Article

P2Y(12) receptor Upregulation in activated microglia is a gateway of p38 signaling and neuropathic pain

Department of Anatomy and Neuroscience, Hyogo College of Medicine, Nishinomiya, Hyogo 663-8501, Japan.
The Journal of Neuroscience : The Official Journal of the Society for Neuroscience (Impact Factor: 6.75). 04/2008; 28(11):2892-902. DOI: 10.1523/JNEUROSCI.5589-07.2008
Source: PubMed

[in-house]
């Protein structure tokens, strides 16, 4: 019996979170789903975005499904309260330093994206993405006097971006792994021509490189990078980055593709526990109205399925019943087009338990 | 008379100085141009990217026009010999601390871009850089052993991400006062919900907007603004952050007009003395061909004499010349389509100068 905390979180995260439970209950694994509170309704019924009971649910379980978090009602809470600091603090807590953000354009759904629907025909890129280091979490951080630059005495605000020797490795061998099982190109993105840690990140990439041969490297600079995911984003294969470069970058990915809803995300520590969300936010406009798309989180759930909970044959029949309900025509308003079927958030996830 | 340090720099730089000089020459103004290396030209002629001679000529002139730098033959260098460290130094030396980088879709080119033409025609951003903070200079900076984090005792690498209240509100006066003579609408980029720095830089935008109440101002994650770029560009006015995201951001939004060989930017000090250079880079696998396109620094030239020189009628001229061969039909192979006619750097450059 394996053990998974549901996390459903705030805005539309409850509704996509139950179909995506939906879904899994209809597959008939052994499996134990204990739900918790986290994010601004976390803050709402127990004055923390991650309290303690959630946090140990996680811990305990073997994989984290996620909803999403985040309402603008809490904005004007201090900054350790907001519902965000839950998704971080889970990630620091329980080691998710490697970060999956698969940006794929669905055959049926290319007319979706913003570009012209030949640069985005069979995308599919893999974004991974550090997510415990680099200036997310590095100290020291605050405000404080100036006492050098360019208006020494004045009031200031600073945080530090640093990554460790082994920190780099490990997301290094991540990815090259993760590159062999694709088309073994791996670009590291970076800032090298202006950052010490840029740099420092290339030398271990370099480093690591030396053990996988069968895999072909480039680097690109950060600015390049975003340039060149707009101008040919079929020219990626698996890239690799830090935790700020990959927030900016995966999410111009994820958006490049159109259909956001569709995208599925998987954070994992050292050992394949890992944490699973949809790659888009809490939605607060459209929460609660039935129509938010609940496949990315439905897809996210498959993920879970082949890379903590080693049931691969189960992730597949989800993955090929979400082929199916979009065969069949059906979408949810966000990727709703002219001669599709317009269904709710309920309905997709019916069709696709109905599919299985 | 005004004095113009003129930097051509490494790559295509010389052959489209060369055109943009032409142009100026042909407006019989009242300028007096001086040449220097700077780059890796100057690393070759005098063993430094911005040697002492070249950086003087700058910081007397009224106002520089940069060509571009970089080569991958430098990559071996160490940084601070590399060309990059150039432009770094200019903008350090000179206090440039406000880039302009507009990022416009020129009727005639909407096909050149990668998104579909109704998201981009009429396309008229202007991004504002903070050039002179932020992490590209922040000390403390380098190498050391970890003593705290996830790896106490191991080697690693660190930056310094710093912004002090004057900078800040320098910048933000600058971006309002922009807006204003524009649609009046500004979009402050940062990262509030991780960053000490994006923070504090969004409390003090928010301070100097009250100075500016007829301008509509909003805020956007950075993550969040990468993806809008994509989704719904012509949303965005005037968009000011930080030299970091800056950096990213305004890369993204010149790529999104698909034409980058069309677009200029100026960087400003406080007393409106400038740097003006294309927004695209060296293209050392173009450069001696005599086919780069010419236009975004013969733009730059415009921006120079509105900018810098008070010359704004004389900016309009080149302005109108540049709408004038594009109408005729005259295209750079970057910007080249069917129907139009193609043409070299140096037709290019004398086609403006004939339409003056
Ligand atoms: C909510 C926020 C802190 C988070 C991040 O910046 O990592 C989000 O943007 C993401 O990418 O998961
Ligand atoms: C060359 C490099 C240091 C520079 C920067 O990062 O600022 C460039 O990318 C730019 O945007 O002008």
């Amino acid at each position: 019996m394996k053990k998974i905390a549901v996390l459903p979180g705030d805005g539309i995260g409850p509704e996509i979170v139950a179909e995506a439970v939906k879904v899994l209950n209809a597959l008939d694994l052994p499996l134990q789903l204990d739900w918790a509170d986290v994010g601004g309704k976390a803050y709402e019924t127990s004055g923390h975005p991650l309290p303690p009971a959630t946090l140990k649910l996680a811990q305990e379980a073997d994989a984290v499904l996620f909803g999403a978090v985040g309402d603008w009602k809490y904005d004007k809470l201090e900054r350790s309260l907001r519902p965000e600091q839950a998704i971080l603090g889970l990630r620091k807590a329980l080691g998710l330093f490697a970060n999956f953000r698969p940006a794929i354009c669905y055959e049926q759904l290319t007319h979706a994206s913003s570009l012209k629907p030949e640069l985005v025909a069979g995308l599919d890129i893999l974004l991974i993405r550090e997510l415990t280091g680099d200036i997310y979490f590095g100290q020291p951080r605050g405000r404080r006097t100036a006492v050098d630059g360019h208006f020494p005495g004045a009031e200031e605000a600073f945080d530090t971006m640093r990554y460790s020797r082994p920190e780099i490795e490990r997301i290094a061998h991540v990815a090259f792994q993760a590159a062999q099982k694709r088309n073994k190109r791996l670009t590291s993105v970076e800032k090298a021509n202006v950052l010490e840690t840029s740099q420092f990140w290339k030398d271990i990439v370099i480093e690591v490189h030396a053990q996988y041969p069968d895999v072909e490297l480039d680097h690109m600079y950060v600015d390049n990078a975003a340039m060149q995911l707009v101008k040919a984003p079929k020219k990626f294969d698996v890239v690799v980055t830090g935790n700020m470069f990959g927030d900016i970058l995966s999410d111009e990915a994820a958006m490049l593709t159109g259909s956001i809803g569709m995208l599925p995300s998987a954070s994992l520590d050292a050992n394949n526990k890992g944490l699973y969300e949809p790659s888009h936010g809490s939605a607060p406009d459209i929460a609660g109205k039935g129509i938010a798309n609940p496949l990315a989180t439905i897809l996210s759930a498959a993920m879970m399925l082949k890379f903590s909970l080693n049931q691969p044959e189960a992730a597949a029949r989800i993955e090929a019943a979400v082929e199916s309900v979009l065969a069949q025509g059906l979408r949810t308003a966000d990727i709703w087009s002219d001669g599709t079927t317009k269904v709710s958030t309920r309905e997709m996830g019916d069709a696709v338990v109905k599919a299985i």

ABSTRACT Microglia in the spinal cord may play an important role in the development and maintenance of neuropathic pain. A metabotropic ATP receptor, P2Y(12), has been shown to be expressed in spinal microglia constitutively and be involved in chemotaxis. Activation of p38 mitogen-activated protein kinase (MAPK) occurs in spinal microglia after nerve injury and may be related to the production of cytokines and other mediators, resulting in neuropathic pain. However, it remains unknown whether any type of P2Y receptor in microglia is involved in the activation of p38 MAPK and the pain behaviors after nerve injury. Using the partial sciatic nerve ligation (PSNL) model in the rat, we found that P2Y(12) mRNA and protein increased in the spinal cord and peaked at 3 d after PSNL. Double labeling studies revealed that cells expressing increased P2Y(12) mRNA and protein after nerve injury were exclusively microglia. Both pharmacological blockades by intrathecal administration of P2Y(12) antagonist and antisense knockdown of P2Y(12) expression suppressed the development of pain behaviors and the phosphorylation of p38 MAPK in spinal microglia after PSNL. The intrathecal infusion of the P2Y(12) agonist 2-(methythio) adenosine 5'-diphosphate trisodium salt into naive rats mimicked the nerve injury-induced activation of p38 in microglia and elevated pain behaviors. These data suggest a new mechanism of neuropathic pain, in which the increased P2Y(12) works as a gateway of the following events in microglia after nerve injury. Activation of this receptor by released ATP or the hydrolyzed products activate p38 MAPK pathway and may play a crucial role in the generation of neuropathic pain.

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